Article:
The study area includes the ria of Santa Cruz River (50°07'S, 68°25'W), which constitutes one of the four estuaries along Santa Cruz coast (Piccolo & Perillo, 1997) (Fig. 1). The Santa Cruz River has the largest continental discharge of the Patagonian coast, with an annual mean value of approximately 710 m3 s-1, and a maximum of 1250 m3 s-1 at the end of the austral summer (March) (Sabatini et al., 2004). This estuarial area has a semidiurnal tidal regime with an extreme amplitude tide, 9.5 m spring tide and 5.4 m neap tides (Piccolo & Perillo, 1997). Land-based observations were carried out during the austral summer 20042005. The station was established at Punta Quilla harbour. This location was selected for its easy access, height (11 m above sea level) and visual field over the estuary. During daylight hours (08:00-12:00 h; 14:0018:00 h), the study area was systematically scanned every 30 min using a Spacemaster Bushnell spotting scope with an 18x36 lens. For each scan, the duration of the scan as well as the number of dolphin sighted were recorded. Scans were limited to Beaufort sea state of 3 or less. Groups were followed until behaviour was determined for the group (Altmann, 1974). A group was defined as all dolphins engaged in the same activity and spread no more than five body length apart (Mann, 1999).

 

 
Figure 1. Study area at estuary of San Cruz River, southern Argentina.

 

In the present study we used behavioural categories previously defined for Commerson's dolphins and other species within the genus Cephalorhynchus: travelling, slow travelling, fast travelling, surface feeding, socializing, resting, milling and stationary swimming (e.g., Goodall et al., 1988; Goodall, 1994; Slooten, 1994; Bedjer & Dawson, 2001; Coscarella, 2005; Coscarella et al., 2010). Additionally, boat surveys were conducted randomly from Puerto Santa Cruz to the mouth of the river, covering an area of 70 km2 using a 6-m rigid-hull inflatable 4-stroke engine. Transects were limited to Beaufort sea state of 3 or less. Typically, searching effort lasted between 45 min survey-1 to 3 h survey-1 (mean = 2h 50 min). Vessel speed was maintained at 12 kts h-1 during survey effort. The position of each Commerson's dolphin group encountered was recorded using a hand-held global positioning system (GPS). The survey area was divided into 64 cells of 1 km2; each cell was identified with a number and characterized by environmental factors (depth and benthic slope). Both depth and benthic slope were derived from a nautical chart (Nautical Chart N°2, Puerto Santa Cruz, Argentina, Servicio de Hidrografía Naval). The depth of each cell was considered as the average of all the depth points in each cell. The benthic slope was obtained as the angle existing between the minimum and maximum depth of each cell, expressed in decimal degrees. To determine potential relationships between behavioural pattern and environmental factors, contingency tables were built. Each sighted group was considered as a sample unit. Data were then classified according to group activity, tide (flood, ebb), and time block (morning, 08:00-12:00 h; afternoon, 14:00-18:00 h). Several hypotheses were tested using log-linear models, with the behavioural activity (B) being the response variable and time blocks (Tb) as well as tide (Td) being the explanatory variables (Caswell, 2001). Here, in the null model, B was independent of Tb and Td. Hypotheses were then tested by incorporating the corresponding interaction to the null model (Caswell, 2001). Generalized Additive Models (GAM) was used to investigate the distribution of each Commerson's dolphin group in relation to environmental explanatory variables. The response variable was the number of groups sighted in each cell. Survey effort, measured as number of visits in each cell, was included as another explanatory variable, because it can help to explain the variance observed in the data. The models were fitted assuming a Poisson error distribution, with a log-link function (Hastie & Tibshirani, 1986; Zuur et al., 2009). Data were checked for collinearity (VIF < 3 for each variable) and overdispersion (gamma = 1.2) (Zuur et al., 2009). The best model was selected using the Akaike information criterion (AIC; Akaike, 1973).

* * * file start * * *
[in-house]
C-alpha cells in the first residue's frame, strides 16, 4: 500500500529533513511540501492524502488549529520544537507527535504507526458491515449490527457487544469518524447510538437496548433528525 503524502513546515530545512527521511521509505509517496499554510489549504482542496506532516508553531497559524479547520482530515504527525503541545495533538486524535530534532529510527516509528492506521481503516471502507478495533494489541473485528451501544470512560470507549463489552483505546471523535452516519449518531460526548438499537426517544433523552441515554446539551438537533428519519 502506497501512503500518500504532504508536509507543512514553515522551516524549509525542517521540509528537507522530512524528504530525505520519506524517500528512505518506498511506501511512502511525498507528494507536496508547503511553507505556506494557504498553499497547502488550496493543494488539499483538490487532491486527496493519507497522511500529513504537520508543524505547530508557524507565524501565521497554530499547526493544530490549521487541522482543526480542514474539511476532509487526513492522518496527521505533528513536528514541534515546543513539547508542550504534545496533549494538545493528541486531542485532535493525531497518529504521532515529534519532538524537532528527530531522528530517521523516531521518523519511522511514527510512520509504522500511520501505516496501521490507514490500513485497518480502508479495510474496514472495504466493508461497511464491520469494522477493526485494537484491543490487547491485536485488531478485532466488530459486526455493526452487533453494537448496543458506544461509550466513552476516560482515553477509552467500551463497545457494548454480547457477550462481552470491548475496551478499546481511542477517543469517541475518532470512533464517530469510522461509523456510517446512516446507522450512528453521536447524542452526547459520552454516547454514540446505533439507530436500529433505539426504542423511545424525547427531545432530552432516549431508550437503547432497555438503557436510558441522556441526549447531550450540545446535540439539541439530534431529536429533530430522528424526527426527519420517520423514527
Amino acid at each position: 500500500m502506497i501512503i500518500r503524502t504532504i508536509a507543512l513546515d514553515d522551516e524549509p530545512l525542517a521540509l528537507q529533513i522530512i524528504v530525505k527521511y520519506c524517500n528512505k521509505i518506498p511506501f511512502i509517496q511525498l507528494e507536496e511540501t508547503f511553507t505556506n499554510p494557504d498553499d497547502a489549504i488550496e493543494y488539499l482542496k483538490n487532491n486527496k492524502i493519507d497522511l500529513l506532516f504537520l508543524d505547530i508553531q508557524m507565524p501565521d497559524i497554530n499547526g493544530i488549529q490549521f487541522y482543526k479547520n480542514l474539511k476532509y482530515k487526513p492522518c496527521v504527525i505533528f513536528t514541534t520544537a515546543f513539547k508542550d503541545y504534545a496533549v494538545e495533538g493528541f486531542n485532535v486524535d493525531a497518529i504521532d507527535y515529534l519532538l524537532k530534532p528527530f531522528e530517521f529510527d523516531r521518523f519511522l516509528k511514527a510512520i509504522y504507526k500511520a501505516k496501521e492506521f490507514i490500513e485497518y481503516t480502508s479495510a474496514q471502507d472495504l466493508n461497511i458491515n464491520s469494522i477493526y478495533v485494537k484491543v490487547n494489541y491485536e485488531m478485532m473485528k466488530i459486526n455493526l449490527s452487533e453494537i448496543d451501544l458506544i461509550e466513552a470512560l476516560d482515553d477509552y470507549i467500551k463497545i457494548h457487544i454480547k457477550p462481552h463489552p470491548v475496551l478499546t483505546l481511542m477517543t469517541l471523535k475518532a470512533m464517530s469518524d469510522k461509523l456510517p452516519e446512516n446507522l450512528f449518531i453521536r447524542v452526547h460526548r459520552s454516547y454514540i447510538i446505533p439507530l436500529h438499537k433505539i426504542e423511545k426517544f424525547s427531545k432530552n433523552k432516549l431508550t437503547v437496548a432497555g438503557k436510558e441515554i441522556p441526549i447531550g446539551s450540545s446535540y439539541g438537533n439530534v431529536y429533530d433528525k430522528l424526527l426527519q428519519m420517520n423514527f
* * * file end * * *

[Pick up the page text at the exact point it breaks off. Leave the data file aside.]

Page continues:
From a total of 17 days with good sighting conditions (12 days during summer 2004 and 5 days in summer 2005), Commerson's dolphins were recorded on every scan session. In summer 2004, 166 Commerson's dolphin groups were recorded and 164 dolphin groups in summer 2005.The mean scan lasted 12:17 min. The mean group size was 1.5 (range 1-4 dolphins per group). Twenty individual follows were conducted from the land-based station allowing the description of Commerson's dolphin behaviours. The observed behaviours for the Commerson's dolphin were: travelling, slow travelling, milling, resting, socializing, stationary swimming and diving. During ebb tide, diving was the most frequently observed behaviour throughout the day, followed by slow travelling (Fig. 2a). Conversely, the most frequent behaviour recorded during flood tide was travelling, followed by diving and milling (Fig. 2b). Log-linear analysis revealed a significant influence of the tide on behaviour (P = 0.0013, Table 1), but none of the time block (P = 0.1368, Table 1).

 

 
Figure 2. Occurrence of behavioural categories during a) ebb tide, and b) flood tide during daylight at the estuary of Santa Cruz River, Argentina. x axis, T: travelling, sT: slow travelling, M: milling, R: resting, D: diving, sSw: stationary swimming, S: socializing, y axis, M: morning, A: afternoon.

 

Table 1. Log-linear models used to test the influence of time blocks (Tb) and tide (Td) on the behaviours (B) analyzed for Commerson's dolphins at the estuary of the Santa Cruz River. *Indicate the significant values (P < 0.001).